Scottish independence: Scots Government-Nato talks

HMS Vanguard, pictured at Faslane. Picture: Getty
HMS Vanguard, pictured at Faslane. Picture: Getty
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SCOTTISH Government officials have held talks with Nato to discuss membership of the alliance in the event of independence, it was confirmed yesterday.

During informal talks last month, officials of the North Atlantic Treaty Organisation said the new country would have to resolve military or territorial disputes with other members before joining.

The SNP has vowed to remove the UK’s Trident nuclear deterrent from the Clyde on independence but analysts say that position and Nato membership are incompatible.

Scottish Government officials yesterday confirmed talks were held with Nato in Brussels in July. Nato figures told the delegation an independent Scotland would be required to uphold current Nato articles, which require members to have a stable defence policy and to sign up to its nuclear “first-strike” stance.

Nato’s warning at the talks was backed yesterday by leading pro-independence defence expert Stuart Crawford who said that, during a separate private conference with international experts and diplomats on independence in June, it had been “made clear” the US and other members would ensure that, if the country was anti-nuclear, “the accession period for Scotland might stretch for years”.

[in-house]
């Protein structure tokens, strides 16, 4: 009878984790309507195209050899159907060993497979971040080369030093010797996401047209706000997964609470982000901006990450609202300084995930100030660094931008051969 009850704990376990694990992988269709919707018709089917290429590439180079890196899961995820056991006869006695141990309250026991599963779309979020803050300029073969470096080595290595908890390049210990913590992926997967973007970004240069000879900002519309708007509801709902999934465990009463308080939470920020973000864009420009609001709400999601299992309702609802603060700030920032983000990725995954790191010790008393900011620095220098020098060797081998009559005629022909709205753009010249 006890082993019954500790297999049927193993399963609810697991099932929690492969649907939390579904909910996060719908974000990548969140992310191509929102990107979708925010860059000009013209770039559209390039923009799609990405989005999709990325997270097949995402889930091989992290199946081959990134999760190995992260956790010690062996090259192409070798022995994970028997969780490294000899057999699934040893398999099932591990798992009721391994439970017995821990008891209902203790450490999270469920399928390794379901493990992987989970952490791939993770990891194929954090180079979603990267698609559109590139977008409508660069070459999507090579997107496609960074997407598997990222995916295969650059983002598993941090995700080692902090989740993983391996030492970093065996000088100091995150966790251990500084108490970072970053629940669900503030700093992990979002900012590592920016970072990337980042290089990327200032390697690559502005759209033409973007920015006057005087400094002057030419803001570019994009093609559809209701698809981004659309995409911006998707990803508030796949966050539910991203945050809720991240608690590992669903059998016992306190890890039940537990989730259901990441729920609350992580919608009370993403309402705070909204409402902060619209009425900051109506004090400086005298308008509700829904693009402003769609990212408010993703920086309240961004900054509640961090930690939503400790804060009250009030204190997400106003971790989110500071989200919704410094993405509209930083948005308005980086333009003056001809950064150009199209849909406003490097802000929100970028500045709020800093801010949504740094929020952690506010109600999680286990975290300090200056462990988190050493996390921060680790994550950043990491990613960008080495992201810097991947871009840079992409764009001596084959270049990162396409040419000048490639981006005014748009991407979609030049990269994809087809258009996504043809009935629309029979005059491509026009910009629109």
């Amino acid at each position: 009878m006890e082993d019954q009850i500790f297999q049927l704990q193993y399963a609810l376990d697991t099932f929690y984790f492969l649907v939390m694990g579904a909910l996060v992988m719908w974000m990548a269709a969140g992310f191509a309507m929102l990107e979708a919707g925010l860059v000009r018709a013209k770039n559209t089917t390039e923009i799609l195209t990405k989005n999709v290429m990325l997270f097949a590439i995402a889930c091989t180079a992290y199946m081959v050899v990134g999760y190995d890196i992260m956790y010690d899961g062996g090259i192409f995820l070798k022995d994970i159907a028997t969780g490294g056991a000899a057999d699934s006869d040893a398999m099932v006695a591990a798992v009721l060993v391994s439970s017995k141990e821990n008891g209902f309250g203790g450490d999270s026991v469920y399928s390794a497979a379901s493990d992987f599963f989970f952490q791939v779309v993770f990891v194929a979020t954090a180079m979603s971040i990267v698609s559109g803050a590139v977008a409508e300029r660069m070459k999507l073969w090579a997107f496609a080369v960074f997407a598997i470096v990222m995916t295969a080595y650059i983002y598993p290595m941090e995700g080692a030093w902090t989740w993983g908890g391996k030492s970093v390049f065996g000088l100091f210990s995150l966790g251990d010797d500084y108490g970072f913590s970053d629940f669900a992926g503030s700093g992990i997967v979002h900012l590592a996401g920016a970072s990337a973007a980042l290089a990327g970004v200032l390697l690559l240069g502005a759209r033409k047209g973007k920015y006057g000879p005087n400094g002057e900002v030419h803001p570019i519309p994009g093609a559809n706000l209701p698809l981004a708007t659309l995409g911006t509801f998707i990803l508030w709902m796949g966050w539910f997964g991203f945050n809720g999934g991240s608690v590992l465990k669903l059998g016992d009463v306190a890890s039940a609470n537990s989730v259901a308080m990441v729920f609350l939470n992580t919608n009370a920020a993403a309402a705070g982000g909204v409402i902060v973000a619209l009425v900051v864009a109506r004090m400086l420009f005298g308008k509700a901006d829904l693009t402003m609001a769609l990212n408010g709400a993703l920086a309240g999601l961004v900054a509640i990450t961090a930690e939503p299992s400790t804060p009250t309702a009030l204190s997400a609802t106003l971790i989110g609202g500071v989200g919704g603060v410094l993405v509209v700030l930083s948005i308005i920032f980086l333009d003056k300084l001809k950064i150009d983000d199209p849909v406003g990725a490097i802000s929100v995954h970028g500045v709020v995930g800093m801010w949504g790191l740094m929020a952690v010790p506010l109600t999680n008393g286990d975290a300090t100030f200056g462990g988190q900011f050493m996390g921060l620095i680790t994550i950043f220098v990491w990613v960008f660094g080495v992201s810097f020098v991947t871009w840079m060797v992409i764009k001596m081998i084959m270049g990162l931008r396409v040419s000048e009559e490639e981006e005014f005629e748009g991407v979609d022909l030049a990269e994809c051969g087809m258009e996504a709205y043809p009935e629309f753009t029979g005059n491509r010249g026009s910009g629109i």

He added: “In layman’s terms, should an independent Scotland continue to espouse the anti-
nuclear agenda then its accession to Nato would most likely be blocked or delayed.”

Mr Crawford said the consequences would be that Nato members would want reassurance about the future of Trident and also agreement that Scotland would not deny access to nuclear armed ships.

Responding, Deputy First Minister Nicola Sturgeon reiterated that Nato membership would be “contingent” on the removal of nuclear weapons.

The SNP changed its policy on Nato last year, agreeing to support membership as long as Trident weapons based at Faslane and Coulport were removed.

The policy change prompted two SNP MSPs to quit the party.

UK ministers last night said they “facilitated” the Brussels talks. Scottish Secretary Michael Moore said: “It’s absolutely clear the Scottish Government can’t apply to join Nato and then disregard the fact that it is a nuclear alliance.”

He added: “The UK government facilitated the Scottish Government’s fact-finding mission and talks with Nato. What the visit to Brussels made very clear is that an independent Scotland would need to take on the obligations of Nato or renegotiate those obligations individually with every single member state. That would be an extraordinarily difficult thing to do. An independent Scotland can’t apply to join the club and then proceed to disregard every obligation of that club.”

A Scottish Government spokeswoman said: “A meeting between officials from the Scottish Government and Nato took place at Nato HQ in Brussels early last month.”

A spokesman for Ms Sturgeon added: “An independent Scotland’s membership of Nato will be in the strategic interests of our neighbours and partners, including the rest of the UK.

“We have made clear continued membership is contingent on the removal of nuclear weapons, and if the people of Scotland vote Yes they will have voted for a proposition that calls for the removal of Trident at the earliest safe opportunity.”